By Gail Reynolds, Rock At Night Columnist
Hey, blues lovers, if you haven’t heard Manitoba Hal, give him a listen, and you’ll see why Hal Brolund has earned international acclaim as the world’s top ukulele bluesman. Yes, ukulele! If you are not familiar with how far the once denigrated four stringed island instrument has become, all the more reason you should hear this phenomenal musician.
As a uke enthusiast myself, I once bristled when people intended to compliment musicians by saying they made the uke sound “just like a guitar.” However, Brolund’s blues often evokes that same response. He does it all, including Delta slide.
The relationship between the six and four stringed instruments was natural for Brolund, as he played the guitar professionally for about 10 years when he began to incorporate the uke in his performances until the uke overtook completely.
Recently he performed and presented workshops at the Tampa Bay Ukulele Getaway where I had a chance to talk with him. I was impressed by the breadth of his knowledge, musical and otherwise, and his sensitivity to the evolution of musical trends, all of which contribute to the depth and uniqueness of his music.
His website generously offers audio samples of his five CDs, all of which feature a mix of the classic blues of the likes of Robert Johnson and Blind Lemon Jefferson, as well as original tunes that showcase his eloquence and creativity. Furthermore, cuts are perfectly arranged to incorporate great supporting musicians and his authentic vocal talent. Check it out for yourself:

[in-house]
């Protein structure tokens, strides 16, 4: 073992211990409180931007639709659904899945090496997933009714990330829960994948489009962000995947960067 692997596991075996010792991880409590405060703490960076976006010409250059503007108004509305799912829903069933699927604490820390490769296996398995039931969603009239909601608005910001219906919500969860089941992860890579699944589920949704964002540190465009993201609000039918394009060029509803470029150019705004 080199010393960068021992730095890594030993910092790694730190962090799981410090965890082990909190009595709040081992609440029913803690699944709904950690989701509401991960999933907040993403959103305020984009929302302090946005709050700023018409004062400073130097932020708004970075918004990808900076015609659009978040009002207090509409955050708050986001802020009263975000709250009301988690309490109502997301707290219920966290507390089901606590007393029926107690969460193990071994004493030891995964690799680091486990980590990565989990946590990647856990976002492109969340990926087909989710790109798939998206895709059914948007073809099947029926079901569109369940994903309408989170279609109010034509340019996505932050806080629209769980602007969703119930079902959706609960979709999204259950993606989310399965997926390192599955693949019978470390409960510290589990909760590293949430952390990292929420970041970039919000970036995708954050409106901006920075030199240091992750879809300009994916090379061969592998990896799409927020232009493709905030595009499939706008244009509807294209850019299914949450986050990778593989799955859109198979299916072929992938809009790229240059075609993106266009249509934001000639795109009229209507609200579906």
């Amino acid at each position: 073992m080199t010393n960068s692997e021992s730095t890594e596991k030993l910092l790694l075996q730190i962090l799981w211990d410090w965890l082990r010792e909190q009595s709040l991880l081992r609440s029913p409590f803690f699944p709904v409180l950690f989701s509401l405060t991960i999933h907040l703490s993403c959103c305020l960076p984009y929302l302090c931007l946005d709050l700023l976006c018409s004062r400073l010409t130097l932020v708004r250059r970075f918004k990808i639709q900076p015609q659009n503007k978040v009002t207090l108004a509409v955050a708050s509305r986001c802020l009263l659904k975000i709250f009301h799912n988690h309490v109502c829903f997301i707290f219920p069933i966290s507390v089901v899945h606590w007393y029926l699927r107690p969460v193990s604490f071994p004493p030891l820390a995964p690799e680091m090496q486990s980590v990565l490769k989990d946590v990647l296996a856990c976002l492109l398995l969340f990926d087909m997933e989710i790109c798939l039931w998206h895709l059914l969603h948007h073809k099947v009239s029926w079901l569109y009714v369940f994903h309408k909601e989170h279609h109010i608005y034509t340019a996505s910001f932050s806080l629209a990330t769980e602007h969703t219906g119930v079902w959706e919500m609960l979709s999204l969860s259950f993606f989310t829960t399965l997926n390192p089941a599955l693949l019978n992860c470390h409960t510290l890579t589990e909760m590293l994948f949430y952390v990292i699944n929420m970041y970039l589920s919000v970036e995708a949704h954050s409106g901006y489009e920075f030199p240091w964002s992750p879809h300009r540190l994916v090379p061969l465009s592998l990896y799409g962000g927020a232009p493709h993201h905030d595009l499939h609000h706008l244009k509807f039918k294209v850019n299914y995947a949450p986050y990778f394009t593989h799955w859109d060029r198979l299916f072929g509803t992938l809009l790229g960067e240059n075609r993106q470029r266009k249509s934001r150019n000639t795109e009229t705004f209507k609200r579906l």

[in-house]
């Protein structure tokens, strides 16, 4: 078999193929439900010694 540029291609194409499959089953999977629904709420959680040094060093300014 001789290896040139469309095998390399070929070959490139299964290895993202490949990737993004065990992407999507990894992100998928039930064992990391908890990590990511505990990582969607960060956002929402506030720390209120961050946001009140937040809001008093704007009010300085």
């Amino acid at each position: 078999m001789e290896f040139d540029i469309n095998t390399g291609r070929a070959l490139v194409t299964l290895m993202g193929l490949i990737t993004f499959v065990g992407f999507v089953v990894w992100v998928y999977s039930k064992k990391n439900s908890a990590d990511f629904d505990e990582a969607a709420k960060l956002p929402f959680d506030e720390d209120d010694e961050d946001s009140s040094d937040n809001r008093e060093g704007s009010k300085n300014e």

In January his sixth CD, Live In Ghent, will be available. I was fortunate to obtain an advance copy, so I will have more to say about it upon its release.
Hal Brolund is as superb a teacher as he is an artist. In addition to his workshops, he has YouTube instructional videos, and for the more committed students, offers Patreon subscriptions. In our chat he mentioned that it was through the ukulele that he internalized music theory. So he has much to offer all levels of students.
Listeners and students alike will appreciate what Manitoba Hal has to offer. It was hard to choose from his many YouTube videos, but I decided on his “Baby Please Don’t Go” because it features his conjoined concert and tenor custom ukulele with informative annotations. As indicated above, this is not my last word on Manitoba Hal. Stay tuned for more next month.
Latest posts by Gail Reynolds (see all)
- Album Review: Craig Chee and Sarah Maisel’s ‘Christmas Island’ - December 19, 2019
- Free For All: community supported high quality music - September 29, 2019
- Album Review: John Prine’s ‘The Tree of Forgiveness’ - February 9, 2019